Cumbres & Toltec will steam on this summer

Article by Mark H. Hunter

Railroads – June 2003 – Colorado Central Magazine

THE LITTLE TRAIN that “could” still can and will operate again this summer after a winter of discontent that nearly derailed it for good.

The Cumbres & Toltec Scenic Railroad, a historic, coal-fired tourist train that winds through the southern Rocky Mountains from Antonito, Colorado, to Chama, New Mexico, will begin operations on Saturday, June 14 and continue until October 19. The popular narrow-gauge line, which pumps millions of dollars into the economies of both small towns, usually begins operations on Memorial Day weekend, but mechanical problems with its steam-powered locomotives delayed full operations, according to officials.

Trains will originate from Antonito on Sundays and Wednesdays and travel the entire 64-mile distance to Chama, crossing the state line 11 times as it winds from sage-covered prairie up to sub-alpine spruce forests and back down again. On Saturdays and Tuesdays the trips leave from Chama at 10 a.m., and on both trips, visitors return to where they began via busses, according to the railway.

For a while last winter it looked as if the line, which is jointly owned by the states of Colorado and New Mexico, was going to fold. Financial problems plagued the operator, the Rio Grande Railway Preservation Corporation, and mechanical problems plagued the line’s eight steam-powered locomotives which require intensive maintenance.

The line, which annually thrills many thousands of visitors, was closed by Federal Railroad Administration regulators last summer for several weeks due to rail-bed problems and was then shuttered for several more weeks by the U.S. Forest Service due to drought-induced wildfire danger.

Steam Locomotive photo by Ken Lang of Alamosa
Steam Locomotive photo by Ken Lang of Alamosa

The organizational problems were worked out during a series of winter meetings between the C&T’s Commission, an oversight board of elected officials, and the Corporation. The mechanical problems will be solved, officials say, by a late-March grant from New Mexico for $710,000, plus a million-dollar grant from the federal government awarded just a few weeks ago.

The mountains received a moderate blanket of snowfall which reduced the fire danger at least for the early part of the season — but the line may still be closed if the forest dries out in July and August, according to officials.

“We’re delighted the line will be running again,” said Antonito Mayor Rafael Lorenzo Gallegos. “It looks like we’ve all got it together (the commission, corporation, Forest Service and both towns) and we have to continue to work together.”

Jan Reis, president of the Chama Chamber of Commerce, said recently “we suffered hugely last year when it was closed. The railroad is critically important to us for jobs and the trickle-down effect it has on our hotels, restaurants and galleries.”

The railway recently granted ownership of the old, dilapidated and un-used depot to the town of Antonito which they plan to restore to its original condition, Gallegos said. Over the summer, town volunteers and a host of Friends of the Cumbres & Toltec, a 2,000 member non-profit group, plan a series of work days to repair the depot so it can be used by next summer.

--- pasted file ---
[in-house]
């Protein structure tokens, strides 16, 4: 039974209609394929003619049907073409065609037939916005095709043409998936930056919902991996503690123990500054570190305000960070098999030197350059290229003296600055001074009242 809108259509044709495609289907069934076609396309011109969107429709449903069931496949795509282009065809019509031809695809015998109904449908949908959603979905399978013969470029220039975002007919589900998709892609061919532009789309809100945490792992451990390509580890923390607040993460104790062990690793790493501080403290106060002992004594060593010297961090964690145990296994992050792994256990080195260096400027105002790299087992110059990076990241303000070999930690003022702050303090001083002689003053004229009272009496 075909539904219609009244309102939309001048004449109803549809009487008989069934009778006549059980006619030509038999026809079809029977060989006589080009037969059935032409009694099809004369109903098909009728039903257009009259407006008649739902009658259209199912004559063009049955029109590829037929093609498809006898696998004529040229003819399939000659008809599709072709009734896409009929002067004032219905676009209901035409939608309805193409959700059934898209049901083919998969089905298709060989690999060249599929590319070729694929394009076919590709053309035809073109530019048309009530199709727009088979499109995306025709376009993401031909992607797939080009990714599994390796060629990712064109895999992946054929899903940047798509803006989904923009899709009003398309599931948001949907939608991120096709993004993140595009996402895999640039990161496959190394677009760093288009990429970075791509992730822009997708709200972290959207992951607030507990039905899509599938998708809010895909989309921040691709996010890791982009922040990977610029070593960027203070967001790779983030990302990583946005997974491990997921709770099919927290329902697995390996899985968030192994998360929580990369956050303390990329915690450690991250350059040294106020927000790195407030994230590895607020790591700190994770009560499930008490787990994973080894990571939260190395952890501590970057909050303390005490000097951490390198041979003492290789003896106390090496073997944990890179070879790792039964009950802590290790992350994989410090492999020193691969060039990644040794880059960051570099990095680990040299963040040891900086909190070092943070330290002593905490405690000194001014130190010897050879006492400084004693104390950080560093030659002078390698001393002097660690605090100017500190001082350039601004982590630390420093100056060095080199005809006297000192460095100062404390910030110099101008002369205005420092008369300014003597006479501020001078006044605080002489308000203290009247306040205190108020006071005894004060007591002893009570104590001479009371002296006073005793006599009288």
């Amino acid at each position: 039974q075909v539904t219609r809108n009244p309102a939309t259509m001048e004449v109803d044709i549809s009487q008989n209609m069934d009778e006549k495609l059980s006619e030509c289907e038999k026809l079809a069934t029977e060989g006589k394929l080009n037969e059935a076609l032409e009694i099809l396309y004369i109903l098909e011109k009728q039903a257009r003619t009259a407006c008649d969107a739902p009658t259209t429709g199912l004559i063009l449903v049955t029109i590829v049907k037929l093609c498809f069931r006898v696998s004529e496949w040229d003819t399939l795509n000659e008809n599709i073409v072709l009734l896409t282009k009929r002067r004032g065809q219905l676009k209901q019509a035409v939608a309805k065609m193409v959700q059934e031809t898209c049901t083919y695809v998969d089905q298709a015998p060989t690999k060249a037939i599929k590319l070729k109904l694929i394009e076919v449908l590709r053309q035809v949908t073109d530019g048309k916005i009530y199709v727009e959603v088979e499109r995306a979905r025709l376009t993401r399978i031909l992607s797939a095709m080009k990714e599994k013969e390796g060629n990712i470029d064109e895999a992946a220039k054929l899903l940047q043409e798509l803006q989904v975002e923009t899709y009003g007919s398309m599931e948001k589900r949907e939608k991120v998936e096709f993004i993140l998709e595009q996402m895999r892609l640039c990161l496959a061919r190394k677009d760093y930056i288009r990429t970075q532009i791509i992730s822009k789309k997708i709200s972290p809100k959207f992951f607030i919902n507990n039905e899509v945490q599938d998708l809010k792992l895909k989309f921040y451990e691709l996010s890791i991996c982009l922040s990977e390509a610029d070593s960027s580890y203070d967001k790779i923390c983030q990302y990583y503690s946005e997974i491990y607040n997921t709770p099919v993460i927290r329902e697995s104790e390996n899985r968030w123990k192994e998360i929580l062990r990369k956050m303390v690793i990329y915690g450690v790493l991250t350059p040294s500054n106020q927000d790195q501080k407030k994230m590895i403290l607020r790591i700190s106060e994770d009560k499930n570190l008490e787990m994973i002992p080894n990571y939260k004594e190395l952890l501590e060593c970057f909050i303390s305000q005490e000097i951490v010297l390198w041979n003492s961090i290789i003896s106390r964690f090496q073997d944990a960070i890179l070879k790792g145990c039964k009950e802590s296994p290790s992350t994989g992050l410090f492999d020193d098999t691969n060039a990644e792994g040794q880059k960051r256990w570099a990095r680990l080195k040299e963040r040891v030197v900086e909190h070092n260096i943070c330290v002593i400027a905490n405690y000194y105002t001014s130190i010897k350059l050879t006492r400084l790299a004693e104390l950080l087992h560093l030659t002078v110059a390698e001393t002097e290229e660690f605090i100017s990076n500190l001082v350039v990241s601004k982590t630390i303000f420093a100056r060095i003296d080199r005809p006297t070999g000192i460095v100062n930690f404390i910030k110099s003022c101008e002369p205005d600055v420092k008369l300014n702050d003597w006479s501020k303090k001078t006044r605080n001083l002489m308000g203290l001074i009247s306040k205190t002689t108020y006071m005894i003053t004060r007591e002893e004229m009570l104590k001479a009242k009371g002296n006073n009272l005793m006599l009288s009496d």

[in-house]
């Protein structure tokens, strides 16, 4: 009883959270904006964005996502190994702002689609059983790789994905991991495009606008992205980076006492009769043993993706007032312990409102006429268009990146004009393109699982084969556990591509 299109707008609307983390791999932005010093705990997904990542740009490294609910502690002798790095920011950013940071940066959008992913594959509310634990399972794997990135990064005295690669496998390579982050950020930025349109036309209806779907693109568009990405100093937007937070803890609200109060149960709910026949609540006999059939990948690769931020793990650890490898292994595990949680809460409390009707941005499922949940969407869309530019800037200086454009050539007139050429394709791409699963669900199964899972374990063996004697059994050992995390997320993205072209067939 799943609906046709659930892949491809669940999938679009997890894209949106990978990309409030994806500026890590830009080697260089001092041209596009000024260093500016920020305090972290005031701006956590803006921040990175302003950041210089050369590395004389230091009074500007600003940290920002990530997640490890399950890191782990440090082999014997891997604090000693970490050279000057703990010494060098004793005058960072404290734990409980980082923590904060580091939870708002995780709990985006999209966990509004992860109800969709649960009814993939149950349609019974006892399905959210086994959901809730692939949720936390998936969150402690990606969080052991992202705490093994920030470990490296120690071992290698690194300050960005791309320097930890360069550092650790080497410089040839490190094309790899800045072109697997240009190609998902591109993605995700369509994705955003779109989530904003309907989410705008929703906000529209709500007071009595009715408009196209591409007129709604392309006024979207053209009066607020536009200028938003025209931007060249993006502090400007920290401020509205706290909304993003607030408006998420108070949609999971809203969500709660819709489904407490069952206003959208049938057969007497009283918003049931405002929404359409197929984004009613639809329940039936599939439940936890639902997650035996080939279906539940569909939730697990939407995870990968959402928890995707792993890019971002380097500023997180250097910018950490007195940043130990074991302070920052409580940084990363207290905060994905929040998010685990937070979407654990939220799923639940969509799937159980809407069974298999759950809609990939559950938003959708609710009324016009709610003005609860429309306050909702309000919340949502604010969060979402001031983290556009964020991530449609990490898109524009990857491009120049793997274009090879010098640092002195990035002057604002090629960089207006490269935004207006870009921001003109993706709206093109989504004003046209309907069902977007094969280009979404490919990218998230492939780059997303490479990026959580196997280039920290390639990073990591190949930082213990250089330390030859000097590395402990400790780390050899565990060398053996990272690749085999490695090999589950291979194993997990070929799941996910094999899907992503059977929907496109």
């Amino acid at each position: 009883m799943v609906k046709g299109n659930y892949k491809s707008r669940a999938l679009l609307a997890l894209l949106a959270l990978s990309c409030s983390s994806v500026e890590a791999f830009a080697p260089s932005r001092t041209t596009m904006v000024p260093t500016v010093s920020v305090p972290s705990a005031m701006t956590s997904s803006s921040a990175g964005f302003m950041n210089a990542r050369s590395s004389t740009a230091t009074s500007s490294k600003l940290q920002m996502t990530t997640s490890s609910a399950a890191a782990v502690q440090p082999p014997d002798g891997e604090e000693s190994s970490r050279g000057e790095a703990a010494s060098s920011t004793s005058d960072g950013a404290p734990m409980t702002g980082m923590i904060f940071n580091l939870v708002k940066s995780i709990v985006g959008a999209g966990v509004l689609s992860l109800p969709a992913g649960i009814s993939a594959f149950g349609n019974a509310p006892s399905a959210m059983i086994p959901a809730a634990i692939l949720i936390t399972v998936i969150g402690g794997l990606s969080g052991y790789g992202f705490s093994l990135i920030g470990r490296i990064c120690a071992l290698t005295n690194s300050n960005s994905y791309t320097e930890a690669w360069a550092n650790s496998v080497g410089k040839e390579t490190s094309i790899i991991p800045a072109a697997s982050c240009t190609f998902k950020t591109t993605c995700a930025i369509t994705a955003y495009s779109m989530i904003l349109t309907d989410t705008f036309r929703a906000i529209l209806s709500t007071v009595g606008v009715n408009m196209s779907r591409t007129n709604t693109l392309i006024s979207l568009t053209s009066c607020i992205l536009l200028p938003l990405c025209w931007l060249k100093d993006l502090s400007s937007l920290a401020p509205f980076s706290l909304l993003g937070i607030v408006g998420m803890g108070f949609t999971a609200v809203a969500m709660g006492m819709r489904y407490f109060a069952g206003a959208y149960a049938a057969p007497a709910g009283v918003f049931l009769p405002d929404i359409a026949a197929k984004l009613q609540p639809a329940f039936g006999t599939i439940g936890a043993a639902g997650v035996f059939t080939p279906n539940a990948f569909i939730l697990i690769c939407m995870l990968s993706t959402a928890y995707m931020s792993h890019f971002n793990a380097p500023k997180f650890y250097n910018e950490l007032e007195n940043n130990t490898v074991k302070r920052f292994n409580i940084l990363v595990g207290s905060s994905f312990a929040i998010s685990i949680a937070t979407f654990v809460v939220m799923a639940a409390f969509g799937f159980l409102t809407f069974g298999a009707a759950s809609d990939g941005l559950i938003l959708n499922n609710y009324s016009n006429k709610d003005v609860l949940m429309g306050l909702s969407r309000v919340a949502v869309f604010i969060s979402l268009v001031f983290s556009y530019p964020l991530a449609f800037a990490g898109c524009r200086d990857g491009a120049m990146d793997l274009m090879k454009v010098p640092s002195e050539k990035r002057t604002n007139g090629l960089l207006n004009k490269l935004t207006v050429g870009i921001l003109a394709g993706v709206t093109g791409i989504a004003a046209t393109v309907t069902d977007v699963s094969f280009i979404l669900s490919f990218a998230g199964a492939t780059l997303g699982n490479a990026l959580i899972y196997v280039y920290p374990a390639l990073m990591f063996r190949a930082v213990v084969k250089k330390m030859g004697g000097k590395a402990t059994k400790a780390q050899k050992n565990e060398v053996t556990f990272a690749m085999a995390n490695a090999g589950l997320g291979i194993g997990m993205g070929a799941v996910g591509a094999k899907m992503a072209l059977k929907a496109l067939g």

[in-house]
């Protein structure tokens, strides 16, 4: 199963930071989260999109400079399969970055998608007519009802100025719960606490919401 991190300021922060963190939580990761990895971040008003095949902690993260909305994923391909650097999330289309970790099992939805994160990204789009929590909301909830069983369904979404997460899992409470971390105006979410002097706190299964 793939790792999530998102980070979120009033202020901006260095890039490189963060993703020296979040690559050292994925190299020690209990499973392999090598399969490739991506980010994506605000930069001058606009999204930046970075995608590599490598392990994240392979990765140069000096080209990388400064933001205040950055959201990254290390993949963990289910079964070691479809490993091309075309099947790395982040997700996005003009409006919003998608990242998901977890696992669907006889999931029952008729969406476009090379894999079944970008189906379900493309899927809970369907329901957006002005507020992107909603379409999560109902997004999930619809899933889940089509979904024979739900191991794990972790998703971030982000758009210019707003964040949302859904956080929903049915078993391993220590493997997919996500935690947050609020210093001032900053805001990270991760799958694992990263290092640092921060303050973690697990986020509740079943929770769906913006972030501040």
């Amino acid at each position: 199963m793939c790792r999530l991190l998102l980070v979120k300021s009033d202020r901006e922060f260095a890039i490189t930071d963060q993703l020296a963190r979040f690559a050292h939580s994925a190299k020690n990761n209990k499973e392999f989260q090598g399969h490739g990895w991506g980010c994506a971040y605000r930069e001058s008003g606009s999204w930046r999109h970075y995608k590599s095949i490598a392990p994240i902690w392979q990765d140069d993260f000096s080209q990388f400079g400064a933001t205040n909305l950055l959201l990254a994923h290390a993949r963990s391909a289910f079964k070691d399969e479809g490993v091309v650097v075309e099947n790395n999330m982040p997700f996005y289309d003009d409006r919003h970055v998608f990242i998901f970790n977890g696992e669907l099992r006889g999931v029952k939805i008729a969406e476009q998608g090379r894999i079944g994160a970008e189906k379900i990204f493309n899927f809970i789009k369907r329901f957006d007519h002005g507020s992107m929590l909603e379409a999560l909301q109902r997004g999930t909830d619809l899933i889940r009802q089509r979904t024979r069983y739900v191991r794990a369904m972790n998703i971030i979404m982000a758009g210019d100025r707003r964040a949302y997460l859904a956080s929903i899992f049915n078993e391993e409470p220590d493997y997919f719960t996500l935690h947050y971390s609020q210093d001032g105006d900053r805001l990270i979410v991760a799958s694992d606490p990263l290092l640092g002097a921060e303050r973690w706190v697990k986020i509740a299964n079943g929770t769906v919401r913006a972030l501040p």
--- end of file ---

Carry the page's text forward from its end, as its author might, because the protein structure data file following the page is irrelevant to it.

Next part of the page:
The C&T was originally built in 1880 as part of the Rio Grande’s San Juan Extension, which served the silver mining district of the San Juan Mountains in southern Colorado.

It was built as a “narrow gauge” with three feet between the rails, instead of the more common 4′ 8½” that is standard railway gauge. The decline of silver prices, caused by the repeal of the 1893 Sherman Act, made it unprofitable to widen. By the 1960s operations had slowed to a trickle, and the Interstate Commerce Commission granted the Rio Grande’s request to abandon it in 1969, marking the end of commercial steam- powered trains in the United States.

In 1970, however, the states of Colorado and New Mexico purchased the track, structures, nine locomotives and 130 other cars and an “amazing group of volunteers kick-started the railroad in the fall of 1970,” according to Brian Shoup, president and CEO of the Friends.

Now, the line has seen new life breathed into it, Shoup says, thanks to the $1 million grant from the U.S. Commerce Department’s Economic Development Administration awarded in late April, that may be tripled if “matching” funds can be found.

“The promise of $3.3 million over the next three years will enable us to have a stable of five or six reliable, FRA-compliant locomotives,” Shoup reported recently. “This is essential to achieving consistent annual rider-ship levels of 60,000, a volume of business that generates the revenue needed to move us to the next level of development.”

For more information call 1-888-CUMBRES (286-2737) or visit the railroad’s web pages at: or

Mark Hunter is an independent journalist who works out of Monte Vista.